Haitians report discrimination in Tijuana as refugee crisis escalates

The growing number of Haitian refugees in Mexico has unleashed a wave of discriminatory rhetoric not only on social media, but also in public in the border town.

English 13/10/2016 15:57 Tijuana Laura Sánchez / Correspondent Actualizada 16:25
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The growing number of Haitian refugees in Mexico has unleashed a wave of discriminatory rhetoric not only on social media, but also in public in the border town of Tijuana, where thousands of Haitians are currently stranded, waiting and hoping to be granted asylum in the U.S.

Even though eight thousand caribbeans have arrived in shelters in Tijuana since March 23, it wasn't until this past September that associations and activists stepped in and declared a humanitarian crisis.

The crisis finally reached its boiling point last week after sightings of Haitians sleeping on Tijuana's streets caused an uproar not only among local business owners and citizens of the city, but also on social media.

On Facebook, a group called the Mexican Nationalist Front (Frente Nacionalista de México) is one of the most-like groups sharing and spreading this type of discriminatory language. “Tijuana shouldn't have to be the world's pit stop for people who don't share common interests with our country or our people looking to cross into the U.S.”

According to comments shared on their Facebook and on their website, the group wants all Haitians to be deported out of Mexico because of their “particular culture.”

Even worse were people's reactions to the group's original comments. “Go back to your country, Haitians, you're not welcomed here.” “Be careful or they'll attack you with their voodoo and santería,” are just some of the comments. However, on Wednesday, the group's page was eliminated as a result of backlash.

On their official website, the group issued a statement denying accusations that they've actively incited violence against the refugees or their murder.

“We believe it's unfair that Mexicans must pay for problems caused by the politics of another country,” they said in their statement.

Activists warned that the comments on social media are a reflection of the beginning of discriminatory practices, but luckily, these have been mostly isolated cases.

Sergio Tamai, who coordinates the Haitian refugee camp in Tijuana's norther region, insisted that over the last few days, in view of the growing number of refugees, many have had to sleep on the streets in Tijuana and Mexicali, which has caused some citizens to feel angry.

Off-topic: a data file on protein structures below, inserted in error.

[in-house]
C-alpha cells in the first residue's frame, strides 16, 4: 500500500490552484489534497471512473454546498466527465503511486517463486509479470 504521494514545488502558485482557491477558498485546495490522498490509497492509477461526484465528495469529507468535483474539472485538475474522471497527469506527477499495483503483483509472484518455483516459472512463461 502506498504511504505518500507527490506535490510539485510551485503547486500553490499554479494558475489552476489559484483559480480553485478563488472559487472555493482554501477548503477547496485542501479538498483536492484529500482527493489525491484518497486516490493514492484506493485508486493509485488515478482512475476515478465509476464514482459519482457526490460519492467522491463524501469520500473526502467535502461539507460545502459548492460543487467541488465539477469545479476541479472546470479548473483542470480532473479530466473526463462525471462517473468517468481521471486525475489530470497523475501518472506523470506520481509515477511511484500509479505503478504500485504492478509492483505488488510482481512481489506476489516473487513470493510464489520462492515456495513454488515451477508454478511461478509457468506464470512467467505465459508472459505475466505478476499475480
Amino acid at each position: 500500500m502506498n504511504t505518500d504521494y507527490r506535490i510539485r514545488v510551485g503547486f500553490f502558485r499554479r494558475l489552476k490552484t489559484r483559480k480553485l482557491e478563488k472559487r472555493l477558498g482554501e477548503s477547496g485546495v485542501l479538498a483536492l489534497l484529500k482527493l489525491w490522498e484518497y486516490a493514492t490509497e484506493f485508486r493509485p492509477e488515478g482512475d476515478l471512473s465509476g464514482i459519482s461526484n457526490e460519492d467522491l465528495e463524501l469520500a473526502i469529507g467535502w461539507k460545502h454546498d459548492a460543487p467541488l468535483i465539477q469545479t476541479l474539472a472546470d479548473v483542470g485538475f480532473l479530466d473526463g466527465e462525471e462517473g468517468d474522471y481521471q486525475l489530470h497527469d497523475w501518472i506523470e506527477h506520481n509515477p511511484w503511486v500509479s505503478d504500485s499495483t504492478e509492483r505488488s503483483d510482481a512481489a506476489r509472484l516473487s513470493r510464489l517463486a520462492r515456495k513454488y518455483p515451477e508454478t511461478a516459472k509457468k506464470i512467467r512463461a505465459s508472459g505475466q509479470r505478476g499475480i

“They see them in a negative light… people are upset because they've had to use the streets as their bathroom since the government hasn't provided them with public sanitation,” said Tamai.

Tamai also said that local business owners near the camps are upset because they loiter around their businesses, which is driving away customers.

Many of the refugees have said that, more than anything, this wave of discrimination makes them feel sad because business owners yell insults at them.

Several clashes have been reported at the Padre Chava cafeteria for refugees, which was originally opened for Mexicans who had recently been deported from the U.S.

In one case, a Mexican woman who had been deported from the U.S. threw her plate of food at a young Haitian man, after feeling angry over the fact that Haitians, according to her, are receiving a disproportionate amount of the aid and donations pouring into the area.

Sergio Tamai feels that right now this problem is mostly people sharing their anger or hateful opinions on social media, but he fears that this problem could soon escalate into the real world.

Harold Cidoine, a Haitian refugee, holds his daughter, who was born three weeks ago in the Mexican city of Tapachula, near the border with Guatemala. Although his wife and newborn sleep inside a shelter, he's had to sleep on the streets due to limited space.

“I have no idea why the yell those ugly things at us. Look at my daughter! She's a Mexican citizen… just like you,” he said enthusiastically, despite feeling disappointed with how locals are treating them. His daughter’s birth was already registered with Tapachula's Civil Registry Office and he and his wife are waiting for their appointment with U.S. Immigration and Customs Enforcement in the hopes of reuniting with family in Miami.

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